Likewise, when a foreigner, who is not of your people Israel, comes from a far country for the sake of your great name and your mighty hand and your outstretched arm, when he comes and prays toward this house, hear from heaven your dwelling place and do according to all for which the foreigner calls to you, in order that all the peoples of the earth may know your name and fear you, as do your people Israel, and that they may know that this house that I have built is called by your name. (2 Chronicles 6:32–33 ESV).

It should be no surprise that there were gentile converts to pre-Christian Jewish “evangelism.” These proselytes attended synagogue with Jews and prayed to the living God, the only true God, the God of Israel.

For we hold that one is justified by faith apart from works of the law. Or is God the God of Jews only? Is he not the God of Gentiles also? Yes, of Gentiles also, since God is one—who will justify the circumcised by faith and the uncircumcised through faith (Romans 3:28–30 ESV).

Is Paul’s “extreme” language intended literally

So is the Apostle Paul’s extreme language does NOT entail that all Gentiles were damned, why does he use it?

…remember that you were at that time separated from Christ, alienated from the commonwealth of Israel and strangers to the covenants of promise, having no hope and without God in the world… (Ephesians 2:12 ESV).

No matter how clear you think the words indicate otherwise, that simply is not their meaning. Gentile believers are too numerous and to frequent to allow for that.

What then?

Apparently, Paul is writing according to the rule he articulated to the Corinthians:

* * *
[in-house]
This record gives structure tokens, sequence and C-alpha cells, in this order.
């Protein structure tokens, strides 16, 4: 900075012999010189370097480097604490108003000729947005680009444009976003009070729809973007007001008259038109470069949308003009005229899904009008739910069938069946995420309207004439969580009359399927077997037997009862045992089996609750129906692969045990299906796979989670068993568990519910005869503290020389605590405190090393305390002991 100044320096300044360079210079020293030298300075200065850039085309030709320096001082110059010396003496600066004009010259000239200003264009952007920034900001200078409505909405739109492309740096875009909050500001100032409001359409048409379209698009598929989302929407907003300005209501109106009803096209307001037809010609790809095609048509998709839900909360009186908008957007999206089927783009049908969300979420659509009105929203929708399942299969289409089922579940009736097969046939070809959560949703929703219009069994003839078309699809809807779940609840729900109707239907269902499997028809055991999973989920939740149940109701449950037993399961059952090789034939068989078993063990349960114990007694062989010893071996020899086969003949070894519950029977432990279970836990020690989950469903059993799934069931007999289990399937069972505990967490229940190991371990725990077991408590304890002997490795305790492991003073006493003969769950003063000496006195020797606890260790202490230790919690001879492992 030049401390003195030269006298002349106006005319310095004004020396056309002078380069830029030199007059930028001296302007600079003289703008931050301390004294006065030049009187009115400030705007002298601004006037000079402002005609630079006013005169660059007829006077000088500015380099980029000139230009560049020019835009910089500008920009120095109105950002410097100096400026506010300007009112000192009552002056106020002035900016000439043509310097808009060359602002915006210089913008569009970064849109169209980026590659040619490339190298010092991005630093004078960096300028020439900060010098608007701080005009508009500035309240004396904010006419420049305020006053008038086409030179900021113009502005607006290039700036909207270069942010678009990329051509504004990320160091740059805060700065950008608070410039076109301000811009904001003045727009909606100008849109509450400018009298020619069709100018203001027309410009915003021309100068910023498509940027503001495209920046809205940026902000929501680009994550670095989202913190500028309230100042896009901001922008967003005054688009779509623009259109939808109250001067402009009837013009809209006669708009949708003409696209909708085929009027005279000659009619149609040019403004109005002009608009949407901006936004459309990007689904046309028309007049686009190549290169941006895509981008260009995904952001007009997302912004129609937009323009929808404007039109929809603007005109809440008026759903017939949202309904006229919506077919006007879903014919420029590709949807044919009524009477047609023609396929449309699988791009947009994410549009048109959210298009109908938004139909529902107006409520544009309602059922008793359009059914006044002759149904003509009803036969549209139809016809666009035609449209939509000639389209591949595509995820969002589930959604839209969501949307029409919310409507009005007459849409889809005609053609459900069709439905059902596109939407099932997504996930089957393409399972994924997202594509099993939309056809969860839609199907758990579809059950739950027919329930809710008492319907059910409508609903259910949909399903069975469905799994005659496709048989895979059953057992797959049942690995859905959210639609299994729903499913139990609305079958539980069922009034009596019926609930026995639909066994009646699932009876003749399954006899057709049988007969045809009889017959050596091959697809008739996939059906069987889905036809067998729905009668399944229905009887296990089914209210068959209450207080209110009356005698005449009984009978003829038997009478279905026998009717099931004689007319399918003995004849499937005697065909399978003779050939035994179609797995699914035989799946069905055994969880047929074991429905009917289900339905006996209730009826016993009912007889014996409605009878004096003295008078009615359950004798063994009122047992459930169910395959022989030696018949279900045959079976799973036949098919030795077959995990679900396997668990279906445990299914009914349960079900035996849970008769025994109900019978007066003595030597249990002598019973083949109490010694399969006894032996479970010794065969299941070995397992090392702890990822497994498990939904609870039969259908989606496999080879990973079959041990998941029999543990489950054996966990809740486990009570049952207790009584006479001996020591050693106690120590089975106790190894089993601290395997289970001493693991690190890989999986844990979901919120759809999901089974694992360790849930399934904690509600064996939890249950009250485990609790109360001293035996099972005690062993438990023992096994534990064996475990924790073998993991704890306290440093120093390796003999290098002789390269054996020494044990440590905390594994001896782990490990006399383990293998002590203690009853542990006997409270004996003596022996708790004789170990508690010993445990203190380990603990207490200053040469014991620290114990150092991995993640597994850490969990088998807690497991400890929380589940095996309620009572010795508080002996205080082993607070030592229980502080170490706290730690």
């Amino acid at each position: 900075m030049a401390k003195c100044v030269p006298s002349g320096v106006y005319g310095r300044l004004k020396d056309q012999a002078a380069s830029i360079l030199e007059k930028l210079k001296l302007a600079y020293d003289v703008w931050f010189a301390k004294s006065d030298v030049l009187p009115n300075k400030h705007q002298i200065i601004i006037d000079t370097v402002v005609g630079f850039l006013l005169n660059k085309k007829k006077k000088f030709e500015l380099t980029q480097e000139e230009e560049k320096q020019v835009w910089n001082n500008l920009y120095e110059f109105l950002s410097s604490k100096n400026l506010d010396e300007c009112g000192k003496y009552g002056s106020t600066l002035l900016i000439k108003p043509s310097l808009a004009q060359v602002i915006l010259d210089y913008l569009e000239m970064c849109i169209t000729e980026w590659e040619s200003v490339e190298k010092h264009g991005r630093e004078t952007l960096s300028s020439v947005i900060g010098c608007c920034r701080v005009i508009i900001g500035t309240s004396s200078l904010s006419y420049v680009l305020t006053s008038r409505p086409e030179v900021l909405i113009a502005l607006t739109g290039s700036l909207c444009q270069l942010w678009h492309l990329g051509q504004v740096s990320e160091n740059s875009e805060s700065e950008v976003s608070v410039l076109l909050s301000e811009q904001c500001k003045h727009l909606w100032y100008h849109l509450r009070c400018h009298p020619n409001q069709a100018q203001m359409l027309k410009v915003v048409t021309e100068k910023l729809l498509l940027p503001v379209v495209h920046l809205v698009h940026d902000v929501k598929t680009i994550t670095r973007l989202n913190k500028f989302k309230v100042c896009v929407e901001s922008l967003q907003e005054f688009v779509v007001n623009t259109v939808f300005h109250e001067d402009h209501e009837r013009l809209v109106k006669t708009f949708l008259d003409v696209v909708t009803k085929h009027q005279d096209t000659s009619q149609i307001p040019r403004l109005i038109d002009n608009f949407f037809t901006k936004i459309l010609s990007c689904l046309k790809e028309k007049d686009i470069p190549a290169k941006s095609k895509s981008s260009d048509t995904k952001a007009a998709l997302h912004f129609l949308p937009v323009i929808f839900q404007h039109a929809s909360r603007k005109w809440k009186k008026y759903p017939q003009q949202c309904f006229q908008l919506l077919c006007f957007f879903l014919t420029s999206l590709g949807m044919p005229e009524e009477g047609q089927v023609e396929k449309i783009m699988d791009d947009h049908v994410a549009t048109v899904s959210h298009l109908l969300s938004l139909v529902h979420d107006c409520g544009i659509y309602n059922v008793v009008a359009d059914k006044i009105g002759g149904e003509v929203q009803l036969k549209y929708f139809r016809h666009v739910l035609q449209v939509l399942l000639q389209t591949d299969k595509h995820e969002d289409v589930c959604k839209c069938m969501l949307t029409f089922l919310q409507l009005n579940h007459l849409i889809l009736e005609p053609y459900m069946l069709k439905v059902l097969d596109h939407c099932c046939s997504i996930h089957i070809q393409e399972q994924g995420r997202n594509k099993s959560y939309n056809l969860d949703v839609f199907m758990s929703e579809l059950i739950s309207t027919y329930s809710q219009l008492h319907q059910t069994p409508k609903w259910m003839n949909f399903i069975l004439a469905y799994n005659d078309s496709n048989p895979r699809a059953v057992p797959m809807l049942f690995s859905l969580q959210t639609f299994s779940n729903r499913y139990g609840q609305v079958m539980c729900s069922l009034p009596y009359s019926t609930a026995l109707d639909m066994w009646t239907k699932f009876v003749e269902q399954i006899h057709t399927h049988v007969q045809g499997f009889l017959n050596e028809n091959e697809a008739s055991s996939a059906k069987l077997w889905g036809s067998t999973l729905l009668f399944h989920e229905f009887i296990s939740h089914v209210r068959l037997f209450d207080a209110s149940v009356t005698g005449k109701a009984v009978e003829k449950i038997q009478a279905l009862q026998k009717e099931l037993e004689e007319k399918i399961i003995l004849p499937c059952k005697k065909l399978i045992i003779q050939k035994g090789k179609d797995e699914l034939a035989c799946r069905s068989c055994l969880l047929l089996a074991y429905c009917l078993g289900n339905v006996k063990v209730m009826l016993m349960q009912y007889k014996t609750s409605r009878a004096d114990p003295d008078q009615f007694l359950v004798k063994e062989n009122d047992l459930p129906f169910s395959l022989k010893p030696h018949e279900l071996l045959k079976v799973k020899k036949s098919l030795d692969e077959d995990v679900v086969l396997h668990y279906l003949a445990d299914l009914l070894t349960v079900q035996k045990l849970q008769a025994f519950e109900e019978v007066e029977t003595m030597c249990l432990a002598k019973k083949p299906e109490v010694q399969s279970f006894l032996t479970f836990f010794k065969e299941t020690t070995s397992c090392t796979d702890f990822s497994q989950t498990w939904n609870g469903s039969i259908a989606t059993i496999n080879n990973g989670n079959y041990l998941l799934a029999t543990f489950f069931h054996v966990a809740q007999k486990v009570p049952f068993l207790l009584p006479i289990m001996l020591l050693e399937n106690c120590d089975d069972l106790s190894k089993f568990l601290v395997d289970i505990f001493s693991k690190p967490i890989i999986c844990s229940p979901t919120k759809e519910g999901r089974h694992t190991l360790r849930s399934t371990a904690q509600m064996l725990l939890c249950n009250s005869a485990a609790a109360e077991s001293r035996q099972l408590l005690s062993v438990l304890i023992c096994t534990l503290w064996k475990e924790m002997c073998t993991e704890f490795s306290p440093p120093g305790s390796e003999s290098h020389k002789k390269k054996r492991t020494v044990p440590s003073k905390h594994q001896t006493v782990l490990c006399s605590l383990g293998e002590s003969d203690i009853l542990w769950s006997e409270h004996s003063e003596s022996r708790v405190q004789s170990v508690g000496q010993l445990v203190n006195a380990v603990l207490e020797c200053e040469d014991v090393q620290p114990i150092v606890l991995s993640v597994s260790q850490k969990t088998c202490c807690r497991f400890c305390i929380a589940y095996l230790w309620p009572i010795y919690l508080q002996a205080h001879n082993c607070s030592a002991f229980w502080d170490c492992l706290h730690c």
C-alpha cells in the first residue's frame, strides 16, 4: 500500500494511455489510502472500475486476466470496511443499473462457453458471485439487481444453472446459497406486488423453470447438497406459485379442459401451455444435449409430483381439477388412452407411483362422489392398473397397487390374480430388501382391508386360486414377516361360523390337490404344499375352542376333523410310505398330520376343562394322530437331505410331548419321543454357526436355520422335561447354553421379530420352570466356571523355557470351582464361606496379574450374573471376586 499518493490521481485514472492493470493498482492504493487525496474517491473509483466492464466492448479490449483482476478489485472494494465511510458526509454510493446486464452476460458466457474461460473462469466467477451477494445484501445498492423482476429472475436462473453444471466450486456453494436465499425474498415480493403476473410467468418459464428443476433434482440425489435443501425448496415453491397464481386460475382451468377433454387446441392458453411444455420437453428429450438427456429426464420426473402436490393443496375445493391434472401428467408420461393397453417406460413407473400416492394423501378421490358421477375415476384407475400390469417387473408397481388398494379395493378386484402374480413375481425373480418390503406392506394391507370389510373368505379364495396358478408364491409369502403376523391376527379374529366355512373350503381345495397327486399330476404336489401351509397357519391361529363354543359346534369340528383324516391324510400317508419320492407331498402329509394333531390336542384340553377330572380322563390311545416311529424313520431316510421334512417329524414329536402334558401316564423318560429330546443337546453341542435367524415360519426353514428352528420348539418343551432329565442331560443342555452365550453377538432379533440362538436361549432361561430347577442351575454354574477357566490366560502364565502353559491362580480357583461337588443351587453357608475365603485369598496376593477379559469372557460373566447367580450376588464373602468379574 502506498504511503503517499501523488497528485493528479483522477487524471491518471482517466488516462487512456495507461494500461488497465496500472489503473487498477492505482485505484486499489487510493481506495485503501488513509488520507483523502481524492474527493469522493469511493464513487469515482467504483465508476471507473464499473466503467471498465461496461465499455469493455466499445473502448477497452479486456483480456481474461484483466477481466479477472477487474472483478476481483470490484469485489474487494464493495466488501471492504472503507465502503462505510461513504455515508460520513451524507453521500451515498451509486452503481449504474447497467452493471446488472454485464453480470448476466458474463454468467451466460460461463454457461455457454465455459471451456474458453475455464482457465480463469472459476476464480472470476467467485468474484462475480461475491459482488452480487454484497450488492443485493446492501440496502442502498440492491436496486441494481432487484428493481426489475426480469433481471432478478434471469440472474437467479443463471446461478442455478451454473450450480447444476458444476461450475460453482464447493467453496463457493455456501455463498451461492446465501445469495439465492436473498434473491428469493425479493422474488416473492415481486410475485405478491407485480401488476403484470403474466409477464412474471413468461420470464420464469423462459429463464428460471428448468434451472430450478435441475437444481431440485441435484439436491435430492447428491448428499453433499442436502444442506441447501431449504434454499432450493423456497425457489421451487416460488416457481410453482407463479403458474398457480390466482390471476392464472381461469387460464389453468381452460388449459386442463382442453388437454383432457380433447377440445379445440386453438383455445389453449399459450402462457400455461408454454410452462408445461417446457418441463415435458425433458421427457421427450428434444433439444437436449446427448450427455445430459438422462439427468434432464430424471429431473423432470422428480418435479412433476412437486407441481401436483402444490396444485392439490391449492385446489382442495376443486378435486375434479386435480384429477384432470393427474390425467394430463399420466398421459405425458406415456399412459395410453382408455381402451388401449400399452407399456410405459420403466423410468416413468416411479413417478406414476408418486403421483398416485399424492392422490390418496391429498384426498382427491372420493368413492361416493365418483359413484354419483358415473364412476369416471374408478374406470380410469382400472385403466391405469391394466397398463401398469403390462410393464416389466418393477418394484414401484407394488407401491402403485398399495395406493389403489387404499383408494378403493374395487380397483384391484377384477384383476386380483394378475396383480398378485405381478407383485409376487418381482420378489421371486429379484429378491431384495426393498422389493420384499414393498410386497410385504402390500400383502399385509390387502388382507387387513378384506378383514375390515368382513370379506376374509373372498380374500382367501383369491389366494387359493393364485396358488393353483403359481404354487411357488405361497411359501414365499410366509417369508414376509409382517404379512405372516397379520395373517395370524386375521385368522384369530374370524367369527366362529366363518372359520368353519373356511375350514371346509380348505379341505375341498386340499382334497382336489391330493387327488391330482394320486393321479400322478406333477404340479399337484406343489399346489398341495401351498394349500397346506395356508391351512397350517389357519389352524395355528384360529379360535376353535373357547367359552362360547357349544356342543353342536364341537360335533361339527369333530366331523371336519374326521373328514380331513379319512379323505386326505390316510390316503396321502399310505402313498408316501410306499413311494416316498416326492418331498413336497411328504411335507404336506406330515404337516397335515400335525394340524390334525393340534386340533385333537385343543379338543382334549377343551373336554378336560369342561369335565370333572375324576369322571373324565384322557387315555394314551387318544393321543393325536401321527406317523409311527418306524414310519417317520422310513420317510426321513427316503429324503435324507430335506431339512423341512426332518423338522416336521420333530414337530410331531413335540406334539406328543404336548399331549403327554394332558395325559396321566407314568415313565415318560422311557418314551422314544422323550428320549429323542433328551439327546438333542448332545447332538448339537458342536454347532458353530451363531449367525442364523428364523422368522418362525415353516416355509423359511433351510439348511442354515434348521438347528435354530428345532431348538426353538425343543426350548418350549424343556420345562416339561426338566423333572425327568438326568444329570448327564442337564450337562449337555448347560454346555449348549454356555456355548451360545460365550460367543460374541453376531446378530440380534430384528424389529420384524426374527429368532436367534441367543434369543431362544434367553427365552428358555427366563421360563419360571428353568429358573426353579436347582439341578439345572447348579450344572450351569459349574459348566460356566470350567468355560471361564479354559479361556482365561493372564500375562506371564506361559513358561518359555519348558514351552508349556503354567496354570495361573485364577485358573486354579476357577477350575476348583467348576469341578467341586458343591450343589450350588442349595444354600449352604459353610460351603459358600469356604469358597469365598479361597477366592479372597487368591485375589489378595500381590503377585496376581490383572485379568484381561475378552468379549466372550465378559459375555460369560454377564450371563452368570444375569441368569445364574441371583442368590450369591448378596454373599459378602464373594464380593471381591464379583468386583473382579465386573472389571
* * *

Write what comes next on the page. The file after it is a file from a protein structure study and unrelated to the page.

For if there was glory in the ministry of condemnation, the ministry of righteousness must far exceed it in glory. Indeed, in this case, what once had glory has come to have no glory at all, because of the glory that surpasses it (2 Corinthians 3:9–10 ESV).

A relative difference in blessing and grace is being described in terms that might make it seem like their was an absolute difference.

And, in a sense, the fact that the Gentiles were separated from Israel’s king, alienated from Israel, and strangers to the covenants God made with Abraham, Moses, and David is trivial and perhaps literally true. The Gentiles could own no land in Israel. They were arguably called “strangers” (allowing for translation from Hebrew). They did not serve Israel’s king except when a few were defeated by him and subjected to him.

Ceremonially, this separation was embodied in a prohibition from Passover. Though god-fearers had access, if present in the land of Israel, to the rest of the sacrificial system and the other feasts, only the circumcised with their families could participate in the Passover (Exodus 12:48-49; Numbers 9:14).

This ceremonial and geographical separation, while not a literal damning verdict over all Gentiles as Gentiles, did symbolize excommunication from God’s presence. The land of Israel with the Temple sanctuary was a re-creation of the land of Eden with the Garden sanctuary. So living out in the world, outside God’s special land, signified sin and misery, the natural condition of the human race after the Fall. Adam and Eve had been cast out of the Garden and Eden. They were back in a new form with Israel and the Tabernacle and then Temple, but they also signified the fact that the Gentiles were outside.

But what is signified isn’t literally true of all who are covered by the sign. Just as there were many Israelites through the generations who were pagans worshiping at the high places, sacrificing their own children, and engaging in homosexuality, there were Gentiles who worshiped and served the true God.

Furthermore, it was not clearly stated what God planned to do with the distinction of Jew and Gentile. The Apostle Paul spells this out in the next section of Ephesians:

For this reason I, Paul, a prisoner of Christ Jesus on behalf of you Gentiles—assuming that you have heard of the stewardship of God’s grace that was given to me for you, how the mystery was made known to me by revelation, as I have written briefly. When you read this, you can perceive my insight into the mystery of Christ, which was not made known to the sons of men in other generations as it has now been revealed to his holy apostles and prophets by the Spirit. This mystery is that the Gentiles are fellow heirs, members of the same body, and partakers of the promise in Christ Jesus through the gospel (Ephesians 3:1–6 ESV).